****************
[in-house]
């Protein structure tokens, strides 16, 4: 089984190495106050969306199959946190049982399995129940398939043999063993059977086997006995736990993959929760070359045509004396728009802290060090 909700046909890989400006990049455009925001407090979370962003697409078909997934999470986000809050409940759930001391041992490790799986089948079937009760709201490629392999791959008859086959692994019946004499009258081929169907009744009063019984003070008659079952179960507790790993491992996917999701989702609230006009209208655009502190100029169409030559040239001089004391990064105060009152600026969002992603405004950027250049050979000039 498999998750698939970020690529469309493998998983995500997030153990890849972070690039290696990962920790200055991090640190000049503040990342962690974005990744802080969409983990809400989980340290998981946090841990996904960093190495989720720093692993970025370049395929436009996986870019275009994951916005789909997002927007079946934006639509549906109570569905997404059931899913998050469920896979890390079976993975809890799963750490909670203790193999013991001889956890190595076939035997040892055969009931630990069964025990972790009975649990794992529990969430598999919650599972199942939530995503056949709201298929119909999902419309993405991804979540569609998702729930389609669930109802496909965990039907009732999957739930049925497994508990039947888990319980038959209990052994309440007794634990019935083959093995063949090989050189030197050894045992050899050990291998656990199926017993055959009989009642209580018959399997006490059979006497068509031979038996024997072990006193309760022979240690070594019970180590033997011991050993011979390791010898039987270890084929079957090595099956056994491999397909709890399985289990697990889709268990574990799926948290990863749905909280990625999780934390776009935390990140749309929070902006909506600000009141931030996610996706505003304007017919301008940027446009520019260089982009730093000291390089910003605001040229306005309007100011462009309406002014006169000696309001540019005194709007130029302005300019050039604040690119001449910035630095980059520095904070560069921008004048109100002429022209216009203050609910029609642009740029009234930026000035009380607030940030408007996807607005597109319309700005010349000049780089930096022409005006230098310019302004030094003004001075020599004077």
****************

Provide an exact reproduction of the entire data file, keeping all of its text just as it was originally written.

[in-house]
């Protein structure tokens, strides 16, 4: 089984190495106050969306199959946190049982399995129940398939043999063993059977086997006995736990993959929760070359045509004396728009802290060090 909700046909890989400006990049455009925001407090979370962003697409078909997934999470986000809050409940759930001391041992490790799986089948079937009760709201490629392999791959008859086959692994019946004499009258081929169907009744009063019984003070008659079952179960507790790993491992996917999701989702609230006009209208655009502190100029169409030559040239001089004391990064105060009152600026969002992603405004950027250049050979000039 498999998750698939970020690529469309493998998983995500997030153990890849972070690039290696990962920790200055991090640190000049503040990342962690974005990744802080969409983990809400989980340290998981946090841990996904960093190495989720720093692993970025370049395929436009996986870019275009994951916005789909997002927007079946934006639509549906109570569905997404059931899913998050469920896979890390079976993975809890799963750490909670203790193999013991001889956890190595076939035997040892055969009931630990069964025990972790009975649990794992529990969430598999919650599972199942939530995503056949709201298929119909999902419309993405991804979540569609998702729930389609669930109802496909965990039907009732999957739930049925497994508990039947888990319980038959209990052994309440007794634990019935083959093995063949090989050189030197050894045992050899050990291998656990199926017993055959009989009642209580018959399997006490059979006497068509031979038996024997072990006193309760022979240690070594019970180590033997011991050993011979390791010898039987270890084929079957090595099956056994491999397909709890399985289990697990889709268990574990799926948290990863749905909280990625999780934390776009935390990140749309929070902006909506600000009141931030996610996706505003304007017919301008940027446009520019260089982009730093000291390089910003605001040229306005309007100011462009309406002014006169000696309001540019005194709007130029302005300019050039604040690119001449910035630095980059520095904070560069921008004048109100002429022209216009203050609910029609642009740029009234930026000035009380607030940030408007996807607005597109319309700005010349000049780089930096022409005006230098310019302004030094003004001075020599004077």